In my first ever guest post, Kerim Morris explains how he became my teammate on Mahaweli Challenge, and how the nervous excitement has set in.
I vividly remember the day when I heard that Ian was looking for a willing volunteer to accompany him on his Mahaweli Challenge, enticing me with the words “This adventure would suit anyone with a vaguely inquisitive mind and a desire to challenge themselves with something out of the ordinary”. The sensible part of me realised that the responses to this invitation would be many, and my chances slim, but they say ‘you’ve got to be in it to win it’, so I replied with the cleverly worded response “I’m interested!” and waited.
A short while later, having received a mouth-watering itinerary, Ian and I arranged to meet in an attempt to make a judgement as to whether we felt we could live in close proximity to each other through potentially stressful situations for a period of three weeks. I didn’t know what to expect whilst awaiting Ian’s arrival, maybe a guy dressed all in beige toting a machete on his hip; or possibly a military enthusiast sporting the obligatory camouflaged headband, jungle boots and survival knife as he barked orders at bemused commuters. Fortunately I was relieved to discover that he was a normal guy, well, as normal as someone can be when deciding to go on a three week river journey with someone he doesn’t know who has as little kayaking ability as he himself possesses!
Our meeting went well. Over a coffee and huge slice of caramel shortbread Ian outlined the plans, got out the map, and explained the process he would be following to select a suitable companion. This basically involved judging, as far as was possible, that he could get on with this individual for the duration of the challenge. I found Ian had a similar sense of humour to me, being pretty dry, often sarcastic, but light hearted and well meaning. It was a good start.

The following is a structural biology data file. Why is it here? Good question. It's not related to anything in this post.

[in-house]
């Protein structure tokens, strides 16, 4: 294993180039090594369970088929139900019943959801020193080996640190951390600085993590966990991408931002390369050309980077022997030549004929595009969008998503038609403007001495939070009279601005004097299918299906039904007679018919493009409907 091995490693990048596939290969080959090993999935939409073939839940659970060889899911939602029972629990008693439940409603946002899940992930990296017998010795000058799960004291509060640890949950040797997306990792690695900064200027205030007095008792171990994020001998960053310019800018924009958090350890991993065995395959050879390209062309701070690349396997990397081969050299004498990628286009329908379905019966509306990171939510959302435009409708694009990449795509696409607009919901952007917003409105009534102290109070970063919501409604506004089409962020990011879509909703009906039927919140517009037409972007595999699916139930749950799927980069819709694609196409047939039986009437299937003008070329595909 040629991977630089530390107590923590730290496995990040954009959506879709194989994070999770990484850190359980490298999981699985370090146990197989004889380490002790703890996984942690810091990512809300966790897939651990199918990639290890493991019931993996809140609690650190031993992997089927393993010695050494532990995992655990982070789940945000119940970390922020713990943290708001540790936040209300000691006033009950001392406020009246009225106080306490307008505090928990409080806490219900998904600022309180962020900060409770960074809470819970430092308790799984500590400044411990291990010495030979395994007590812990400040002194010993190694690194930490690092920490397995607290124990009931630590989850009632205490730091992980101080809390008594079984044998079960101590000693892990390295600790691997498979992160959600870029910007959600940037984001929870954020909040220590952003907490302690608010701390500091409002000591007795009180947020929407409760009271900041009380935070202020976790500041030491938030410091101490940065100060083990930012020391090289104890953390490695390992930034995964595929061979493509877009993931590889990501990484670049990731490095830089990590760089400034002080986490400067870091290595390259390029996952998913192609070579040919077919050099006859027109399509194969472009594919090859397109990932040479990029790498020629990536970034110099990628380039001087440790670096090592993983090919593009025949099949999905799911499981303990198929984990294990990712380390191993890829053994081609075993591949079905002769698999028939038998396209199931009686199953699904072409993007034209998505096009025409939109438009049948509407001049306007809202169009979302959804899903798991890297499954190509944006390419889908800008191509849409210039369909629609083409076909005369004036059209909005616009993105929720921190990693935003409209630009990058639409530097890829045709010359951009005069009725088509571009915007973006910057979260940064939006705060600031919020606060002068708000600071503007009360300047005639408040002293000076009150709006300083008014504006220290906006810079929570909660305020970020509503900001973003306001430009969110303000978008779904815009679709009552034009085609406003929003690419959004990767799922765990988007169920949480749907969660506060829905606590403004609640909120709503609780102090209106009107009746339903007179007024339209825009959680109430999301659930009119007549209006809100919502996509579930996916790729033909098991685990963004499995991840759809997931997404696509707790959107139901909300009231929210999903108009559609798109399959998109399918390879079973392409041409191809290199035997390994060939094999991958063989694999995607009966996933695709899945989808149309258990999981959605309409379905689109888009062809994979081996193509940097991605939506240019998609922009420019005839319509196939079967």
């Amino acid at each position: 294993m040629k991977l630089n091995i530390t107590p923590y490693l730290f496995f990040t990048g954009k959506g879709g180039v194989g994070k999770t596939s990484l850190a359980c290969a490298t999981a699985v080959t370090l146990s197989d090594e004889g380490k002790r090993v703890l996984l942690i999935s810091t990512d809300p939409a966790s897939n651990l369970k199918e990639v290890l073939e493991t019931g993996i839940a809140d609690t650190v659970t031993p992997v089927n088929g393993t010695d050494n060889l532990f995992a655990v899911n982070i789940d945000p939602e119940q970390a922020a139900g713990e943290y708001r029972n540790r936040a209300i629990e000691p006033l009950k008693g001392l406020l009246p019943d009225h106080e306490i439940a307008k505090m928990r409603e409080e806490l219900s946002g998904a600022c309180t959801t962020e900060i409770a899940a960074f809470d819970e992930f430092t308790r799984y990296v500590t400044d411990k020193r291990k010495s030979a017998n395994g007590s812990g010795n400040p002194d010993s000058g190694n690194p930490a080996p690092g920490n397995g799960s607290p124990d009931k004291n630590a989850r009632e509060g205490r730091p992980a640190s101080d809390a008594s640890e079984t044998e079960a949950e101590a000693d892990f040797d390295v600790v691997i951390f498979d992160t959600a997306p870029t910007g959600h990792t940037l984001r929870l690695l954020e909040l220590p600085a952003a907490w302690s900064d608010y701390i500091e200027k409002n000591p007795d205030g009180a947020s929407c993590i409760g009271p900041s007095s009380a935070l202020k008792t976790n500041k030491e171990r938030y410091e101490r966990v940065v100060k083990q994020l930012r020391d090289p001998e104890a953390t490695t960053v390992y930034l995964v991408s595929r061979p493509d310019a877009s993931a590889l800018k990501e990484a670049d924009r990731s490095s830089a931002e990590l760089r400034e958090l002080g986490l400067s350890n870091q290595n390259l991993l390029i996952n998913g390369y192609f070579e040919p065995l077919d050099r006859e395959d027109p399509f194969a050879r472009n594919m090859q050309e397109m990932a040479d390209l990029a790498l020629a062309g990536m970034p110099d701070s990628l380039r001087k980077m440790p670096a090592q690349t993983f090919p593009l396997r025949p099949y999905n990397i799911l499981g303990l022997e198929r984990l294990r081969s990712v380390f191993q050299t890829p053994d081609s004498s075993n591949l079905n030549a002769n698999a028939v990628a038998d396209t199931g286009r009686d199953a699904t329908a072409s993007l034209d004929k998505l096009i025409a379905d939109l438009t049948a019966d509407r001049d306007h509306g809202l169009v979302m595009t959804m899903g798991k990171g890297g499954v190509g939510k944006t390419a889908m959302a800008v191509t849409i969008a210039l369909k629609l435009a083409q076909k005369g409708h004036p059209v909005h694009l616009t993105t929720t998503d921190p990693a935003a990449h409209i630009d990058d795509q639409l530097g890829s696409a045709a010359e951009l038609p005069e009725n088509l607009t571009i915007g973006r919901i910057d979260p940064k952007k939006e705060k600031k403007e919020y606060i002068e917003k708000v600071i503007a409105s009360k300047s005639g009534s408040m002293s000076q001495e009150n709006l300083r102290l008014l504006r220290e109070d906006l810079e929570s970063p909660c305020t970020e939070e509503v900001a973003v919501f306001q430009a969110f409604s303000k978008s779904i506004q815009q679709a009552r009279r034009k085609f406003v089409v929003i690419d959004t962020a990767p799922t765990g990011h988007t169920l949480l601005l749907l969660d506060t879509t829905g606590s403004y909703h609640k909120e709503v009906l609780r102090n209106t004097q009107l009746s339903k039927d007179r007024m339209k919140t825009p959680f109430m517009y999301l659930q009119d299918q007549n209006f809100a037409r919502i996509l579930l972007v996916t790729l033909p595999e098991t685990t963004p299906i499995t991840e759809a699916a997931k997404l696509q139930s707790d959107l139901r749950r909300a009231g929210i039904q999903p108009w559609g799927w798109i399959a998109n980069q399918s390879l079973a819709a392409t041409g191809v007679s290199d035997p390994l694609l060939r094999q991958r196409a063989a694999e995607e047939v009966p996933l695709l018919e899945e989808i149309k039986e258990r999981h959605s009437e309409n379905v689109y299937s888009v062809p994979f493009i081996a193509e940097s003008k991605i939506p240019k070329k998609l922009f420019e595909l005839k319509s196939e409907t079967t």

I left our meeting even more enamoured with the idea than I previously had been. It was a fantastic opportunity, a chance to take myself back out of my comfort zone and experience not only the wonders that Sri Lanka would have to offer, but discover if two people who know little about each other can develop into a successful team whilst getting along in some sort of harmony.
Further down the line, with the challenge start date looming, I find a raft of emotions beginning to take shape. The overriding feeling is one of excitement, having been quite some time since I have taken up such a challenge. However, there is also a certain amount of trepidation, not only towards the challenge itself but the dynamics of undertaking it with someone I know very little about too. The bottom line is that I have been lucky enough to have been given this opportunity and I intend to grab it with both hands and can’t wait for it to begin.
I see adventure as the search for situations that cause a certain amount of discomfort, challenging you both physically and mentally; and have a potential for failure. But rather than being a deterrent it is this discomfort and uncertainty that makes you feel most alive as you attempt to live the experiences many of us dream about, and if I have to listen to Ian singing “I would walk 500 miles….” around the campfire whilst playing his banjo to live this dream it will be a price worth paying (caveat: this may not be an accurate representation of Ian’ fireside behaviour – but it may be!).
Post script from Ian: It’s not!